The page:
EGM: Though it’s not obvious from the illustrator’s bio at the end of the book, Ben Bender is my son’s kung fu teacher! I had been thinking about a comic book format for a while, and when I found out Ben did comic illustration, I realized I had hit the jackpot. He knows what kung fu really looks like—I did have to give him a little coaching on what knitting really looks like, though—ha ha.

MWD: The great (and totally unique) thing about your book is that it’s not just for knitters and not just for kids; there are plenty of elements to please both camps here! How do you envision knitters and children alike enjoying your book?

EGM: Here’s what I really hope will happen: that a kid and a knitting adult will read through this book together, fall in love with the story, and then decide between them which patterns they want to make. (Listen to episode 53 of the Down Cellar Studio podcast for a perfect example of this dialogue—the host recorded her nieces and nephew begging her to read it again and knit all the things!) I would love it even more if kids this age knit these projects for themselves. Finally, I intended the comic book story to work on an adult level, too. The whole premise of the book is that it’s painfully hard sometimes to get boys to wear knits—it’s a plot that too many of us are familiar with. And this book, I hope, bridges some of that gap between what we want to knit and what kids want to wear.

MWD: How did you go about designing the pieces that accompany the story in KFK? Did some real-life kung fu garments come in handy?

EGM: Absolutely! I modeled both the garments and the toys directly off of my son’s kung-fu gear—right down to the gusseted pant legs. I wanted the pieces to look as authentic as possible while still having a big dose of fantasy. The backpack is the one piece that isn’t directly modeled on kung fu stuff, but it’s the ideal cool bag for holding all kinds of adventure gear.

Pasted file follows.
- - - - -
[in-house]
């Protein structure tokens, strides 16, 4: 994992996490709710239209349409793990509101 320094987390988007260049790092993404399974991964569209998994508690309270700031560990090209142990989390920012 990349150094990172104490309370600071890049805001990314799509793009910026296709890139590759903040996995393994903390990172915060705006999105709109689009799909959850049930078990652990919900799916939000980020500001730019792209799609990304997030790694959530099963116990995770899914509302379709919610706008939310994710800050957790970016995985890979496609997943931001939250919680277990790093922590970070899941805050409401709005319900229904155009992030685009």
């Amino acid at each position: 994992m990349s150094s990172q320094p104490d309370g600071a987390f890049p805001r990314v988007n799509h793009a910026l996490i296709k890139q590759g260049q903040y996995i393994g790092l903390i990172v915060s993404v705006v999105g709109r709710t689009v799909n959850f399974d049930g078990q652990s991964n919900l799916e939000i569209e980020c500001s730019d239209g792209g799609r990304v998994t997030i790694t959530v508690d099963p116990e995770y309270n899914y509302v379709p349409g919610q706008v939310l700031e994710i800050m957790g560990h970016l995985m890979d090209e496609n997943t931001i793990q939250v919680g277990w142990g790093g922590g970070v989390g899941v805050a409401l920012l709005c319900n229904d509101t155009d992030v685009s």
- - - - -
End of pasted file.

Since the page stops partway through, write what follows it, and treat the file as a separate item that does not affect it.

MWD: Do you have a favorite design from the book? Where would you recommend that beginning knitters start with a project?

EGM: I know that designers usually say that this question is like making one choose a favorite child, but I’m not going to be that person. I love the nunchuks the best. They’re a fast, easy, and fun project to knit, and they’re even more fun to play with. I designed them to be nigh-indestructible. Believe me, there were several failed prototypes before this version won the day.

Thank you, Elizabeth!

And now that surprise I promised you: Leave a comment on this blog post by Thursday, October 16th and I’ll randomly choose one person to win a digital copy of Kung Fu Knits!

But wait, there’s more! From now until the end of November, the coupon code kfklaunch will earn you 15% off ALL of Elizabeth’s self-published patterns! Elizabeth is well known in the knitting world for her wearable, fun pieces especially designed for men and boys – check out her portfolio and be prepared to download!

I hope you enjoyed this peek into this fabulous book, and if you’d like to follow along with the Kung Fu Knits book tour, or purchase your own copy, you can learn more below! Happy long weekend!

xoxo Danielle

22 September | Mixed Martial Arts & Crafts blog
24 September | Fibretown podcast
28 September | Must Stash podcast
29 September | Through the Back Loops blog
2 October | Through the Looking Glass blog
5 October | The Knitgirllls podcast
15 October | Sunset Cat Designs blog
17 October | Joeli’s Kitchen podcast
22 October | Slate Falls Press blog
3 November | Wattsolak blog

Other useful information:

Digital download: $9.95
Paperback: $15.95 (comes with the digital download if purchased through Cooperative Press)

Where available:
Currently available on the Cooperative Press website and on Ravelry (as digital download only)